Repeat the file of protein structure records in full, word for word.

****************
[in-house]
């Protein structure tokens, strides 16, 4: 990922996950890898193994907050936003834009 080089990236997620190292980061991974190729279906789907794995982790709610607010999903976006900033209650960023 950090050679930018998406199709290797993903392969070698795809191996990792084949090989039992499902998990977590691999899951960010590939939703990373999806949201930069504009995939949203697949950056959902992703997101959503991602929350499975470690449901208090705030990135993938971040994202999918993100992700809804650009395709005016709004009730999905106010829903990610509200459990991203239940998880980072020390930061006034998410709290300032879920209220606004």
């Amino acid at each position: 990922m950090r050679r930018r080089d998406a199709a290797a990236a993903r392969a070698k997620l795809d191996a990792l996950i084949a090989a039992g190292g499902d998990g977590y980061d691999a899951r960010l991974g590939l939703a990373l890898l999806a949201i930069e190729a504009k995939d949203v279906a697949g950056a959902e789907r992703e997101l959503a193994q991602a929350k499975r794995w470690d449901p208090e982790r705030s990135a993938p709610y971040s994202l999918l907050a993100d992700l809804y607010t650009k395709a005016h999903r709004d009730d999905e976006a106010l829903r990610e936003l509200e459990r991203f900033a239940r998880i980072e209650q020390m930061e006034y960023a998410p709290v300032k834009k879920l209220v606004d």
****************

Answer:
[in-house]
């Protein structure tokens, strides 16, 4: 990922996950890898193994907050936003834009 080089990236997620190292980061991974190729279906789907794995982790709610607010999903976006900033209650960023 950090050679930018998406199709290797993903392969070698795809191996990792084949090989039992499902998990977590691999899951960010590939939703990373999806949201930069504009995939949203697949950056959902992703997101959503991602929350499975470690449901208090705030990135993938971040994202999918993100992700809804650009395709005016709004009730999905106010829903990610509200459990991203239940998880980072020390930061006034998410709290300032879920209220606004």
């Amino acid at each position: 990922m950090r050679r930018r080089d998406a199709a290797a990236a993903r392969a070698k997620l795809d191996a990792l996950i084949a090989a039992g190292g499902d998990g977590y980061d691999a899951r960010l991974g590939l939703a990373l890898l999806a949201i930069e190729a504009k995939d949203v279906a697949g950056a959902e789907r992703e997101l959503a193994q991602a929350k499975r794995w470690d449901p208090e982790r705030s990135a993938p709610y971040s994202l999918l907050a993100d992700l809804y607010t650009k395709a005016h999903r709004d009730d999905e976006a106010l829903r990610e936003l509200e459990r991203f900033a239940r998880i980072e209650q020390m930061e006034y960023a998410p709290v300032k834009k879920l209220v606004d």